As the clock ticks toward the first day of school on Vashon on Aug. 31, there are still a lot of questions about how the nitty-gritty of online education will work for Vashon public school students in the fall.
On July 22, Schools Superintendent Slade McSheehy informed islanders by email that the district will begin school in the fall with remote learning only, based on guidance by Seattle King County Public Health and Gov. Jay Inslee that it would be unsafe to open schools in high-risk counties in September for in-person learning.
A complete plan for online school, created by McSheehy in consultation with district principals, vice-principals and district office directors, will be voted on by the school board this Thursday.
At the board’s last meeting, on July 23 — one day after McSheehy’s announcement that school would go fully online — only one board member, Bob Hennessey, suggested an additional work session for the board to help craft and review the bigger plan. Other board members declined to have the work session, saying they preferred to make their analysis and discussion of the plan a part of this Thursday’s meeting.
In a phone interview on Monday, McSheehy told The Beachcomber that he had also received input for the plan from the recently re-convened Schools Reopening Team — an advisory body made up of teachers, parents, students and community members that met four times before the end of school in June. The team has now been expanded to almost 60 members, he said, and it includes school board member Zabette Macomber. The group has met once in August and will continue to give regular feedback on the plan’s implementation, he said.
McSheehy said that in creating the plan, he has incorporated further guidance provided last week by Washington Public Health that has underscored the recommendations for distance learning only in counties and communities with high case numbers of COVID-19, such as King County.
The updated recommendations say that bringing teachers and children back into classrooms would be unsafe in high-risk counties, given the rate of community spread.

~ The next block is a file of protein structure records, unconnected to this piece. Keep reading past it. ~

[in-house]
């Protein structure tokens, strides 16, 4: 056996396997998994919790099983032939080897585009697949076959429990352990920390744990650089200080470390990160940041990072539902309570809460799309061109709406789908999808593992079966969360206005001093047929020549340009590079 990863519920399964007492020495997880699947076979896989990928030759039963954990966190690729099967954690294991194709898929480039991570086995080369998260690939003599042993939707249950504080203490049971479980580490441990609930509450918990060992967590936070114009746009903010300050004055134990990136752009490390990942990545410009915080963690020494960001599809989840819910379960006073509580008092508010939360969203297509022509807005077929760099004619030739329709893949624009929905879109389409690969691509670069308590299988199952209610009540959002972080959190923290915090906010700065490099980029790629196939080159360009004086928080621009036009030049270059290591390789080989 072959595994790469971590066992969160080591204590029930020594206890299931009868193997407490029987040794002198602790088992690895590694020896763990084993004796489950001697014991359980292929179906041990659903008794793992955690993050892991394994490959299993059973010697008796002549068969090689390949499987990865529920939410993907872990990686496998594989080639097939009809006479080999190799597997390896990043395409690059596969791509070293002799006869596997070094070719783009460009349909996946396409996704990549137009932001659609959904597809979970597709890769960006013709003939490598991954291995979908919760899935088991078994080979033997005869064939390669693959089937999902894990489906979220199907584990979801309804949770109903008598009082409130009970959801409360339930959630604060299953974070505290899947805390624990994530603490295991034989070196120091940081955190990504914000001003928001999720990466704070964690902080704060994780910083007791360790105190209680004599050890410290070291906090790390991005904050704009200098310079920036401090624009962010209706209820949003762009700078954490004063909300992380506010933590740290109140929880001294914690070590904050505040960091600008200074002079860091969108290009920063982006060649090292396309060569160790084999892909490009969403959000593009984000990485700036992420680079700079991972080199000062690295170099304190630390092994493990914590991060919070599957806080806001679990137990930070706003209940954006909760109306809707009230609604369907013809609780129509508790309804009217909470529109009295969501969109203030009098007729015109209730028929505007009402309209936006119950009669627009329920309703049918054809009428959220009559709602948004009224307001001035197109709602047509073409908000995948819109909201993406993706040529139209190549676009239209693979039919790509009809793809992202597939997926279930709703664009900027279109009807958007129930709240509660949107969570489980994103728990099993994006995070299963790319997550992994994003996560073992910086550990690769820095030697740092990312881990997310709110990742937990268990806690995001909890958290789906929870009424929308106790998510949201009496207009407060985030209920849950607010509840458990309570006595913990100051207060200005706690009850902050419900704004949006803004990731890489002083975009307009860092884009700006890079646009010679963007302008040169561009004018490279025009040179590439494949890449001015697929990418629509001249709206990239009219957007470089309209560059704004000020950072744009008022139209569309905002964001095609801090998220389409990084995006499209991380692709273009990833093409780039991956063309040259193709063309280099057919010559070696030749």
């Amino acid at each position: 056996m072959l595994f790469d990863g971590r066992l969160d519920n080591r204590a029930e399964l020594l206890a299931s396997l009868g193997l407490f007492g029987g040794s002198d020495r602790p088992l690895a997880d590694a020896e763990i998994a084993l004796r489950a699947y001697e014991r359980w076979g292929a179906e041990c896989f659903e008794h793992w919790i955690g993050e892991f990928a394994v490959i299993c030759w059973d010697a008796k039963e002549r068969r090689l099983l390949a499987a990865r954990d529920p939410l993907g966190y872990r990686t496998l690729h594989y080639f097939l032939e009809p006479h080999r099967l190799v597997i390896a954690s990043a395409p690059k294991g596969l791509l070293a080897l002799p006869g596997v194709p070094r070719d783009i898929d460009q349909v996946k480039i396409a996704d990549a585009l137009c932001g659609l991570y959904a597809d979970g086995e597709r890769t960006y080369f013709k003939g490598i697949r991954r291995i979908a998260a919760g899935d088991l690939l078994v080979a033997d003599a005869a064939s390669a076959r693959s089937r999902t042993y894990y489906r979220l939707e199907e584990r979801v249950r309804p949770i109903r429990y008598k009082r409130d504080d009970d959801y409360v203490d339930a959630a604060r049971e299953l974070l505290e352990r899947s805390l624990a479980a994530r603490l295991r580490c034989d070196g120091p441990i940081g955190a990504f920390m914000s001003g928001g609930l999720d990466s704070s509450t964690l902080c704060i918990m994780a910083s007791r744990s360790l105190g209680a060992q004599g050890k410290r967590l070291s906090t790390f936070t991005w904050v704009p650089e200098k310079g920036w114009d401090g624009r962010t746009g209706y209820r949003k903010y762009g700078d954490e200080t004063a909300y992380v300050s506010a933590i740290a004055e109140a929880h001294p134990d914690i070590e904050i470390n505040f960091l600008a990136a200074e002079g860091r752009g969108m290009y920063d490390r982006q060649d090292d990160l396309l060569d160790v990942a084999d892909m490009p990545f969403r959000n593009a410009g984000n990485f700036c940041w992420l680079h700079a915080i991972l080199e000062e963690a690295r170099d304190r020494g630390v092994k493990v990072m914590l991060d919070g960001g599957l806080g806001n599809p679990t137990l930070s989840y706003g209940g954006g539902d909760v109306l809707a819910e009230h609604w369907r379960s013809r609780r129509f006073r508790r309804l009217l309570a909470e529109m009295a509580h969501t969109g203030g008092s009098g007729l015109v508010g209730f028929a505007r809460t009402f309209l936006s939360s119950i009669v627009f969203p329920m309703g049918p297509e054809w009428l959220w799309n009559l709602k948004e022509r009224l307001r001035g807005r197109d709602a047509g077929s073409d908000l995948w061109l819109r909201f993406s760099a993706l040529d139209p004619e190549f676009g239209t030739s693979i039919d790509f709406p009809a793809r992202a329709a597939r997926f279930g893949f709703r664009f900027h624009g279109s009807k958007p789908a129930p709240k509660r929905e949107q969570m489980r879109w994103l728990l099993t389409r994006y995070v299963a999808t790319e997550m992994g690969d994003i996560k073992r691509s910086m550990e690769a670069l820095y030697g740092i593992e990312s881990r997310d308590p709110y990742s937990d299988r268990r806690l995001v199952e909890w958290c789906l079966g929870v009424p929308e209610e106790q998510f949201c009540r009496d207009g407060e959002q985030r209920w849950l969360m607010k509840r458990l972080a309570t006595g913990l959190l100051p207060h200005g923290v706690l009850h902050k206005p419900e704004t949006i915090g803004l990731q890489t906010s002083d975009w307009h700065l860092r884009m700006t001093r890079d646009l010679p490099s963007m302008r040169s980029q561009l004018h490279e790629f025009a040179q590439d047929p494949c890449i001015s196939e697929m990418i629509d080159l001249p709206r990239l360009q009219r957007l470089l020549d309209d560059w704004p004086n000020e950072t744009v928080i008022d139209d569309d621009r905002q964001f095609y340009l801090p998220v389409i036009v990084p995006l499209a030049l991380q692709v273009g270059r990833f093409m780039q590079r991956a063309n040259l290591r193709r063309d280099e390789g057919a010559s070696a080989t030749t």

The guidelines also recommend the cancellation of all after-school activities and extracurricular sports in high-risk locations. As a result, McSheehy has also announced that there will be no fall sports seasons on Vashon or any immediate gatherings for club activities, though he added that he hoped to bring back small groups for sports practice and other extracurriculars as soon as possible.
The new guidance recommends only a narrow window of limited, in-person learning in high-risk counties for “small cohorts of students with the highest needs, such as those with disabilities, students living homeless, those farthest from educational justice and younger learners.”
To that end, Vashon’s Emergency Operations Committee is currently exploring the possibility of a partnership with the district to expand classroom space to the outdoors at Chautauqua Elementary School. The goal, according to this week’s EOC Situation Report (see page 8) is to set up sturdy tents or other types of suitable shelter for safe learning outdoors, incorporating social distancing.
So how will Vashon’s schools operate this fall, with these severe limitations in place?
On Monday, during a community Zoom Q&A session, McSheehy, along with Rebecca Goertzel, principal of Chautauqua Elementary, Greg Allison, principal of McMurray Middle School, and Danny Rock, principal of Vashon High School, fielded a steady stream of questions posted in the chat section of the Zoom window.
Several of the more than 100 attendees requested for the district to provide, as soon as possible, detailed communication about students’ class schedules, online platforms, and other basic information about what will be required of students.
During the Zoom call, McSheehy broadly spoke about some of the components to be included in distance learning this fall, including both full class and small group meetings, some iteration of many elective classes including those in the arts, and core academic lessons daily. Attendance would be taken for classes, he said, and schoolwork would be required of students.
McSheehy said a resource called the Distance Learning 2.0 Guide would be sent to families by the week’s end. This would include class schedules for each of Vashon’s schools.
McSheehy was also asked to answer some big picture questions.
The first question posed at the meeting came from a community member who asked, “Can you say what concretely you will be doing to support those most at risk with the equity divide, including Latinos and low-income families?”